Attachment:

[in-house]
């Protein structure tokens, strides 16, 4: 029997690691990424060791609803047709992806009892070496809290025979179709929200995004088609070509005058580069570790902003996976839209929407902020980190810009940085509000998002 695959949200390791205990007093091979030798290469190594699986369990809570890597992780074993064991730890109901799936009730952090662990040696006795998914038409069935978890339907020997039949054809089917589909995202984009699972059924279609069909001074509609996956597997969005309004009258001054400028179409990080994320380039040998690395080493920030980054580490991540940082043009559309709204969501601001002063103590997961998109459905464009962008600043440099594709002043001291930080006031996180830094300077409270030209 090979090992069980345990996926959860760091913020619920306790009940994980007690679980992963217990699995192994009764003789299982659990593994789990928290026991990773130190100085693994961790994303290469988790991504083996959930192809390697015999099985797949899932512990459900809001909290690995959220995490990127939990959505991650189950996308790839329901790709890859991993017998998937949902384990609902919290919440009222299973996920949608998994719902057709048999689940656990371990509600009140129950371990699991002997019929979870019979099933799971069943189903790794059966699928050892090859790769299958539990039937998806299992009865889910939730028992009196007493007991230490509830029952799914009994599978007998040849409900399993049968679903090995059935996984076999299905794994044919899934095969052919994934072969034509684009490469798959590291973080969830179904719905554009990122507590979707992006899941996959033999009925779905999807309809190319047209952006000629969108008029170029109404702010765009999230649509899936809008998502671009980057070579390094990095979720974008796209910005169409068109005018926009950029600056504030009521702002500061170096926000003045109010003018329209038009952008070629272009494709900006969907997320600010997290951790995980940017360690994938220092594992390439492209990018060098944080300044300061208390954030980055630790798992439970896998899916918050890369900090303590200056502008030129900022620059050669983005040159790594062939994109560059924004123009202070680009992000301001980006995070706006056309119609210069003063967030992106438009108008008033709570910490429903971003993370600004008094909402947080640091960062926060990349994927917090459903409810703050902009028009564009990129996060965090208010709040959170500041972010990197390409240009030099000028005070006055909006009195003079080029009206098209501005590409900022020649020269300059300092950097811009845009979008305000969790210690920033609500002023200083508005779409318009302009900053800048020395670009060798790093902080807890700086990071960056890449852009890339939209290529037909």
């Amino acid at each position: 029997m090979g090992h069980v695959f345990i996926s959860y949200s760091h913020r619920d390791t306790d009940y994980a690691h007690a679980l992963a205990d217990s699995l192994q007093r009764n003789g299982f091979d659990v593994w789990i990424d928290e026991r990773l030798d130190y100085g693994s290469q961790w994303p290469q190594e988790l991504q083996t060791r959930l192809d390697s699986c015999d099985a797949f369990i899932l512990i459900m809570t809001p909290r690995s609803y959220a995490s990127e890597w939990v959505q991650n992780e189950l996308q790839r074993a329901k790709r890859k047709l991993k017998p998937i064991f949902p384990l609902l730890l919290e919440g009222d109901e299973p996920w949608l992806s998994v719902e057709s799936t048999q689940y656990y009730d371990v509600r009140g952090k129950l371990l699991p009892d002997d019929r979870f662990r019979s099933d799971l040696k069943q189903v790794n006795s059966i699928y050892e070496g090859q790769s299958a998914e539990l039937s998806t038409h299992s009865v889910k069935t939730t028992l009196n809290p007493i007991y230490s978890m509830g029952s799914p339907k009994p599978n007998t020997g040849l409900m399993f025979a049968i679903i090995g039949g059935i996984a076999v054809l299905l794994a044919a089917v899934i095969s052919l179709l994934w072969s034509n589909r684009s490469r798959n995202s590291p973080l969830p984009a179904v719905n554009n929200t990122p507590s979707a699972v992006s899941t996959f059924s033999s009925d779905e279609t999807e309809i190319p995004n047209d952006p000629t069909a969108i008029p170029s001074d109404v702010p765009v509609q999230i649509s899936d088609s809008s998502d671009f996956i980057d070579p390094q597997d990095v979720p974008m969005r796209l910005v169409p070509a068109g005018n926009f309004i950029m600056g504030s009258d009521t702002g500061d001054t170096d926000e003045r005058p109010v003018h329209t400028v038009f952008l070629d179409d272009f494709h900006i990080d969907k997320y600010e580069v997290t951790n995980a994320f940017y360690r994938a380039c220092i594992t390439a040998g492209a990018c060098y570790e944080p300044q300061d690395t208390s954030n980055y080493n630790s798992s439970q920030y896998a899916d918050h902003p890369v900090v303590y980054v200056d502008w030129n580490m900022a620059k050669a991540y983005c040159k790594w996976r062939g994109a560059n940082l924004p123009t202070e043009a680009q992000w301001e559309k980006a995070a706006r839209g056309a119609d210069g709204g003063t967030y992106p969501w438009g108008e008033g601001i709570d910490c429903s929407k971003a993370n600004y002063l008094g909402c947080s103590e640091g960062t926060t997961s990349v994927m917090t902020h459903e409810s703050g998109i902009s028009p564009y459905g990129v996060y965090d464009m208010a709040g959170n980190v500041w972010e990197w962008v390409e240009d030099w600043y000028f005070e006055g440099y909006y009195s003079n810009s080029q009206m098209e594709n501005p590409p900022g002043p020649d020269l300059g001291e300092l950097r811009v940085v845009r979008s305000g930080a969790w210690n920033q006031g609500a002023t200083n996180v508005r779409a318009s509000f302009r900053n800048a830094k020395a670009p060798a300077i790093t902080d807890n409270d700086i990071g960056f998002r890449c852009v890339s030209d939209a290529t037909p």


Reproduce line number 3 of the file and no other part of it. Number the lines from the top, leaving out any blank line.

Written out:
């Amino acid at each position: 029997m090979g090992h069980v695959f345990i996926s959860y949200s760091h913020r619920d390791t306790d009940y994980a690691h007690a679980l992963a205990d217990s699995l192994q007093r009764n003789g299982f091979d659990v593994w789990i990424d928290e026991r990773l030798d130190y100085g693994s290469q961790w994303p290469q190594e988790l991504q083996t060791r959930l192809d390697s699986c015999d099985a797949f369990i899932l512990i459900m809570t809001p909290r690995s609803y959220a995490s990127e890597w939990v959505q991650n992780e189950l996308q790839r074993a329901k790709r890859k047709l991993k017998p998937i064991f949902p384990l609902l730890l919290e919440g009222d109901e299973p996920w949608l992806s998994v719902e057709s799936t048999q689940y656990y009730d371990v509600r009140g952090k129950l371990l699991p009892d002997d019929r979870f662990r019979s099933d799971l040696k069943q189903v790794n006795s059966i699928y050892e070496g090859q790769s299958a998914e539990l039937s998806t038409h299992s009865v889910k069935t939730t028992l009196n809290p007493i007991y230490s978890m509830g029952s799914p339907k009994p599978n007998t020997g040849l409900m399993f025979a049968i679903i090995g039949g059935i996984a076999v054809l299905l794994a044919a089917v899934i095969s052919l179709l994934w072969s034509n589909r684009s490469r798959n995202s590291p973080l969830p984009a179904v719905n554009n929200t990122p507590s979707a699972v992006s899941t996959f059924s033999s009925d779905e279609t999807e309809i190319p995004n047209d952006p000629t069909a969108i008029p170029s001074d109404v702010p765009v509609q999230i649509s899936d088609s809008s998502d671009f996956i980057d070579p390094q597997d990095v979720p974008m969005r796209l910005v169409p070509a068109g005018n926009f309004i950029m600056g504030s009258d009521t702002g500061d001054t170096d926000e003045r005058p109010v003018h329209t400028v038009f952008l070629d179409d272009f494709h900006i990080d969907k997320y600010e580069v997290t951790n995980a994320f940017y360690r994938a380039c220092i594992t390439a040998g492209a990018c060098y570790e944080p300044q300061d690395t208390s954030n980055y080493n630790s798992s439970q920030y896998a899916d918050h902003p890369v900090v303590y980054v200056d502008w030129n580490m900022a620059k050669a991540y983005c040159k790594w996976r062939g994109a560059n940082l924004p123009t202070e043009a680009q992000w301001e559309k980006a995070a706006r839209g056309a119609d210069g709204g003063t967030y992106p969501w438009g108008e008033g601001i709570d910490c429903s929407k971003a993370n600004y002063l008094g909402c947080s103590e640091g960062t926060t997961s990349v994927m917090t902020h459903e409810s703050g998109i902009s028009p564009y459905g990129v996060y965090d464009m208010a709040g959170n980190v500041w972010e990197w962008v390409e240009d030099w600043y000028f005070e006055g440099y909006y009195s003079n810009s080029q009206m098209e594709n501005p590409p900022g002043p020649d020269l300059g001291e300092l950097r811009v940085v845009r979008s305000g930080a969790w210690n920033q006031g609500a002023t200083n996180v508005r779409a318009s509000f302009r900053n800048a830094k020395a670009p060798a300077i790093t902080d807890n409270d700086i990071g960056f998002r890449c852009v890339s030209d939209a290529t037909p």